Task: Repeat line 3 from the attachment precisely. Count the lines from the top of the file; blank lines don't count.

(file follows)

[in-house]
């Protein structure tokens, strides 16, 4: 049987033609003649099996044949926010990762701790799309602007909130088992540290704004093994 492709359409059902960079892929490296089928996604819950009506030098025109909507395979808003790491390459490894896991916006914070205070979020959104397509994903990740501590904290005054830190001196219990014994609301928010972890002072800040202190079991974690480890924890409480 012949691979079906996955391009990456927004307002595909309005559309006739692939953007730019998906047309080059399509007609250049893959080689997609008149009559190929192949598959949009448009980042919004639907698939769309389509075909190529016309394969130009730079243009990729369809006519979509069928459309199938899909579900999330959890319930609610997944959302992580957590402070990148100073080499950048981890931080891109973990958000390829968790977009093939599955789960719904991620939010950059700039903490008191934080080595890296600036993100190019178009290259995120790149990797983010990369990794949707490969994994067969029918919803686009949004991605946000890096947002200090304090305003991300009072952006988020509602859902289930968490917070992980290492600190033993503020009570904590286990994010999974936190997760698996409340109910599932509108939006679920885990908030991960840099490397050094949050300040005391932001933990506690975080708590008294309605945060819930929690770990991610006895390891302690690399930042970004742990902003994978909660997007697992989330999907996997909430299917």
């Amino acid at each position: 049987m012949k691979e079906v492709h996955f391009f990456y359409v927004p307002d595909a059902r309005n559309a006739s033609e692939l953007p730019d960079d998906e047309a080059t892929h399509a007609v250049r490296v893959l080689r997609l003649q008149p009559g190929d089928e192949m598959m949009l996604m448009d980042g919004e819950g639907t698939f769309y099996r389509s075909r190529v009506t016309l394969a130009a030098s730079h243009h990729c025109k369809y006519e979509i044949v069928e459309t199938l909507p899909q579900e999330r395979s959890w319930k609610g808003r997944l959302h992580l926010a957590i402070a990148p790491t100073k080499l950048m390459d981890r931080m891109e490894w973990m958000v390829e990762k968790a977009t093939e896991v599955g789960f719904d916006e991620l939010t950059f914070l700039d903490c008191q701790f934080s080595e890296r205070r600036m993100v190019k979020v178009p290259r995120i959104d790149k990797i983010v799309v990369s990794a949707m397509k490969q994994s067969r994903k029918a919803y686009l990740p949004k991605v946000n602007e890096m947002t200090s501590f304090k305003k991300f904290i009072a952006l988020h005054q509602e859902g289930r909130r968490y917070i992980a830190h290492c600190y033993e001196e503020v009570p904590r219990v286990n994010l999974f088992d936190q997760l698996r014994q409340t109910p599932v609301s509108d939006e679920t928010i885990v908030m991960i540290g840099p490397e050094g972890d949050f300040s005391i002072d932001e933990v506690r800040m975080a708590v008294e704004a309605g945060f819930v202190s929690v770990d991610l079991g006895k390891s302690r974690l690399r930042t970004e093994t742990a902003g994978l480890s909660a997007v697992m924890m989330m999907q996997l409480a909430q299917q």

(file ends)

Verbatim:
């Amino acid at each position: 049987m012949k691979e079906v492709h996955f391009f990456y359409v927004p307002d595909a059902r309005n559309a006739s033609e692939l953007p730019d960079d998906e047309a080059t892929h399509a007609v250049r490296v893959l080689r997609l003649q008149p009559g190929d089928e192949m598959m949009l996604m448009d980042g919004e819950g639907t698939f769309y099996r389509s075909r190529v009506t016309l394969a130009a030098s730079h243009h990729c025109k369809y006519e979509i044949v069928e459309t199938l909507p899909q579900e999330r395979s959890w319930k609610g808003r997944l959302h992580l926010a957590i402070a990148p790491t100073k080499l950048m390459d981890r931080m891109e490894w973990m958000v390829e990762k968790a977009t093939e896991v599955g789960f719904d916006e991620l939010t950059f914070l700039d903490c008191q701790f934080s080595e890296r205070r600036m993100v190019k979020v178009p290259r995120i959104d790149k990797i983010v799309v990369s990794a949707m397509k490969q994994s067969r994903k029918a919803y686009l990740p949004k991605v946000n602007e890096m947002t200090s501590f304090k305003k991300f904290i009072a952006l988020h005054q509602e859902g289930r909130r968490y917070i992980a830190h290492c600190y033993e001196e503020v009570p904590r219990v286990n994010l999974f088992d936190q997760l698996r014994q409340t109910p599932v609301s509108d939006e679920t928010i885990v908030m991960i540290g840099p490397e050094g972890d949050f300040s005391i002072d932001e933990v506690r800040m975080a708590v008294e704004a309605g945060f819930v202190s929690v770990d991610l079991g006895k390891s302690r974690l690399r930042t970004e093994t742990a902003g994978l480890s909660a997007v697992m924890m989330m999907q996997l409480a909430q299917q």